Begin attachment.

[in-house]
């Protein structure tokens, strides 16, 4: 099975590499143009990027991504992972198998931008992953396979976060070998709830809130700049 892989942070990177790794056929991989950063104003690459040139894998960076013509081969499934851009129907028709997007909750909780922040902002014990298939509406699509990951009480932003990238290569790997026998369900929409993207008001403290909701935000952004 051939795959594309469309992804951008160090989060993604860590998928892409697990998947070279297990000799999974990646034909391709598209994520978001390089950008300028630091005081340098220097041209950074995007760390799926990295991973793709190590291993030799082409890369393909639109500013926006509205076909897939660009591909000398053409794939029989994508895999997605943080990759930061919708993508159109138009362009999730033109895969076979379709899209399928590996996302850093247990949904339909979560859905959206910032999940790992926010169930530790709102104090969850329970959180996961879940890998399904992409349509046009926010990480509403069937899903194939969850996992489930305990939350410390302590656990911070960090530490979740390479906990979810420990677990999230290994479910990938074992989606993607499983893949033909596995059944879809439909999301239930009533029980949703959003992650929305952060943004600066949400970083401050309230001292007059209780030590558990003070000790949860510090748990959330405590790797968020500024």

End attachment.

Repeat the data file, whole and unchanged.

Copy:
[in-house]
């Protein structure tokens, strides 16, 4: 099975590499143009990027991504992972198998931008992953396979976060070998709830809130700049 892989942070990177790794056929991989950063104003690459040139894998960076013509081969499934851009129907028709997007909750909780922040902002014990298939509406699509990951009480932003990238290569790997026998369900929409993207008001403290909701935000952004 051939795959594309469309992804951008160090989060993604860590998928892409697990998947070279297990000799999974990646034909391709598209994520978001390089950008300028630091005081340098220097041209950074995007760390799926990295991973793709190590291993030799082409890369393909639109500013926006509205076909897939660009591909000398053409794939029989994508895999997605943080990759930061919708993508159109138009362009999730033109895969076979379709899209399928590996996302850093247990949904339909979560859905959206910032999940790992926010169930530790709102104090969850329970959180996961879940890998399904992409349509046009926010990480509403069937899903194939969850996992489930305990939350410390302590656990911070960090530490979740390479906990979810420990677990999230290994479910990938074992989606993607499983893949033909596995059944879809439909999301239930009533029980949703959003992650929305952060943004600066949400970083401050309230001292007059209780030590558990003070000790949860510090748990959330405590790797968020500024």